Thursday, July 14, 2011

Harry Pidgeon and "Around the World Single-Handed"

Harry Pidgeon was the second person to sail alone around the world. He did this between 1921 and 1925 on a 34 foot engineless sailboat that he built entirely with his own hands. In 1932, he set off again on the same boat (the Islander), completing his second solo trip around the world in 1937.

What strikes one is how much he enjoyed his experiences - both the adventure of ocean crossings and the people he met in the many lands he visited. I recently read a book by Louis Bernacot, the 2nd person to sail around alone by the three capes, as opposed to using the Panama canal (1936-1938). Bernacot's account is one of almost grim determination. He does not linger in many places, seeming focused on the goal more than the experience. His socializing seems limited to other ex-pats and colonial officials. In contrast, as the photos in Around the World Single-Handed show, Harry Pidgeon immersed himself in the cultures he visited, spending a great deal of time exploring ashore.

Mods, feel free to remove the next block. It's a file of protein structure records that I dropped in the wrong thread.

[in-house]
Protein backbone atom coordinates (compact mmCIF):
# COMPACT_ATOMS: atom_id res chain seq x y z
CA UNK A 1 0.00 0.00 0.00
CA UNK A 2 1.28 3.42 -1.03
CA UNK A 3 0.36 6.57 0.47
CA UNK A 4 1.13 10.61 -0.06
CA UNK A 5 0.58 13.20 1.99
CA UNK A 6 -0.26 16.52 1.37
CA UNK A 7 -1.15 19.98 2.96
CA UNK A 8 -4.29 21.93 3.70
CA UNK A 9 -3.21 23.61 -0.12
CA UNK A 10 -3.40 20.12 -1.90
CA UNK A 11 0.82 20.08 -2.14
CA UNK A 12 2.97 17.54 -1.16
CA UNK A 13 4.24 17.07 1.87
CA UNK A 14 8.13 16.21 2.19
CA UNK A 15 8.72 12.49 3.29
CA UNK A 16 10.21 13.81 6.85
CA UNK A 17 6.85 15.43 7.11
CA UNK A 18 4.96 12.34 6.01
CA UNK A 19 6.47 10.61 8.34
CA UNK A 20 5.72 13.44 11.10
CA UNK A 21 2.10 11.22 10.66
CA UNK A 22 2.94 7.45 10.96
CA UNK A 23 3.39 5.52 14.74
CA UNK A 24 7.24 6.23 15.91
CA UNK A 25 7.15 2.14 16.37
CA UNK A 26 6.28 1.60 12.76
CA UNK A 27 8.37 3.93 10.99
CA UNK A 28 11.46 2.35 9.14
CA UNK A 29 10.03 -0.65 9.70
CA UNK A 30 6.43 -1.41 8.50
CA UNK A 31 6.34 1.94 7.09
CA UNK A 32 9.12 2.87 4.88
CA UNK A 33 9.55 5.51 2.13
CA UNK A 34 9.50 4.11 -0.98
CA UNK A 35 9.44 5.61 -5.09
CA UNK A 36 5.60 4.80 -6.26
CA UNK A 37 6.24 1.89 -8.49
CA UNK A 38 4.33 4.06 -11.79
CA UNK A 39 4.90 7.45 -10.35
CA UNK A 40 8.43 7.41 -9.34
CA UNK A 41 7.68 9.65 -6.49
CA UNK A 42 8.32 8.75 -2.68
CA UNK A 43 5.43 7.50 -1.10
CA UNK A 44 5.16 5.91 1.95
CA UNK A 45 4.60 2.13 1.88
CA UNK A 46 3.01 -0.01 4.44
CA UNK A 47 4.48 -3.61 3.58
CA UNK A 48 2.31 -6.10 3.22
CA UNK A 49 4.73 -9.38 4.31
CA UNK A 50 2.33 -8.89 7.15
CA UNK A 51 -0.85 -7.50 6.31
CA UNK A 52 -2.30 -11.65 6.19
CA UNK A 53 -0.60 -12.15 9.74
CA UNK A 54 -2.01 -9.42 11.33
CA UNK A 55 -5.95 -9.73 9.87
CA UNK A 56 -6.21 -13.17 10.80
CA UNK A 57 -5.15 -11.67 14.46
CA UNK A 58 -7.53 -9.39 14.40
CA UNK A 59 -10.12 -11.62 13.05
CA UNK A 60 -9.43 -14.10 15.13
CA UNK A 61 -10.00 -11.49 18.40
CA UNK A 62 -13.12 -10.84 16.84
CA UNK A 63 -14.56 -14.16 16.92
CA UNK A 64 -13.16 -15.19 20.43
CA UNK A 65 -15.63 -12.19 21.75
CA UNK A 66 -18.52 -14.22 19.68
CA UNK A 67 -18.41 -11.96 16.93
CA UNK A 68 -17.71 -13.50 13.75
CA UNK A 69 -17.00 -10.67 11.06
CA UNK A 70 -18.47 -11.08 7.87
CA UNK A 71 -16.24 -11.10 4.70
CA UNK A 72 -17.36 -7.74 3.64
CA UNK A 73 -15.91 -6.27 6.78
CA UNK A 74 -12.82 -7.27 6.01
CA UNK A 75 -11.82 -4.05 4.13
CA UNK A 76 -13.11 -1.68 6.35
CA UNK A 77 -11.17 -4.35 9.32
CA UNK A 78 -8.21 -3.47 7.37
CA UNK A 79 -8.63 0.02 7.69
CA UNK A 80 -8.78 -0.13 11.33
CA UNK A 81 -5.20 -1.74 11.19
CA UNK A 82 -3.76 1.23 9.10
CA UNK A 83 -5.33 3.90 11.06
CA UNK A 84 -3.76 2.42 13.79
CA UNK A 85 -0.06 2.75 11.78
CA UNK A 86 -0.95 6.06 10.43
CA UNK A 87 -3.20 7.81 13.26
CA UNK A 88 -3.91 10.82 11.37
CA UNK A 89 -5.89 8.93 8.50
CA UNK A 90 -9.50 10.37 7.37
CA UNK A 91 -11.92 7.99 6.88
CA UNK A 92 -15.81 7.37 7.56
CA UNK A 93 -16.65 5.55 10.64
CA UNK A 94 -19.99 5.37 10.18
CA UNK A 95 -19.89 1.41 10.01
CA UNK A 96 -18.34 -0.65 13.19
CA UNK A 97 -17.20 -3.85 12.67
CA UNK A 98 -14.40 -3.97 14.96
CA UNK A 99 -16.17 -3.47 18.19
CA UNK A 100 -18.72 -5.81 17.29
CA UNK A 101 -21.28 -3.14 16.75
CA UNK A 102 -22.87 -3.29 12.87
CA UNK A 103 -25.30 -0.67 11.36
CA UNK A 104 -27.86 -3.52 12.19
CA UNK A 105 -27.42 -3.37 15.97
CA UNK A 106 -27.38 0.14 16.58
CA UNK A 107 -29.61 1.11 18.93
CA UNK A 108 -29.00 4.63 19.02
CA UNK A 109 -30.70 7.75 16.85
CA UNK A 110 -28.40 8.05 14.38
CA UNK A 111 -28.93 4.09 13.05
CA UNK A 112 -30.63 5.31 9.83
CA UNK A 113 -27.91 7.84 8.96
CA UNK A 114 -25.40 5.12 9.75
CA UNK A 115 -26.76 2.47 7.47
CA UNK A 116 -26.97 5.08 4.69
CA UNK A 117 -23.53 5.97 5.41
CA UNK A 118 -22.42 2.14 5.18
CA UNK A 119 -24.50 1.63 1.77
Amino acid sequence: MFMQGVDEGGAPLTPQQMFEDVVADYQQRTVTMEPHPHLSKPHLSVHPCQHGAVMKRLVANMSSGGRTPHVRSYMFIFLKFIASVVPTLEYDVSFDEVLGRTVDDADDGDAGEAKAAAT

Another facet of this book that makes it stand out are the excellent photographs. Harry was a self-taught professional photographer and his pictures have both ethnographic and artistic worth. Harry Pidgeon's voyage was the first solo circumnavigation via the Panama Canal (which had not been finished when Joshua Slocum - the first solo circumnavigator - sailed around South America via the Straits of Magellan).

Here is a link to a brief biography of Harry Pidgeon.

I obtained a first edition of this book and scanned it with the intention of producing my first e-book. It took me about 6 elapsed months (maybe 100 hours total) to do this work, which involved converting the images to text using an optical character recognition program, editing the text for both conversion mistakes and formatting errors, editing and reformatting the images from high resolution scans, and assembling into various e-book formats. The work is in the public domain to the best of my knowledge (Dover did a reprint of the original in 1989), so please feel free to download a copy for reading on your ebook reader or computer (see the side bar to the right of this blog). I have tested the e-Pub format on a Kobo touch and all formats on the Calibre e-Book reader Windows application.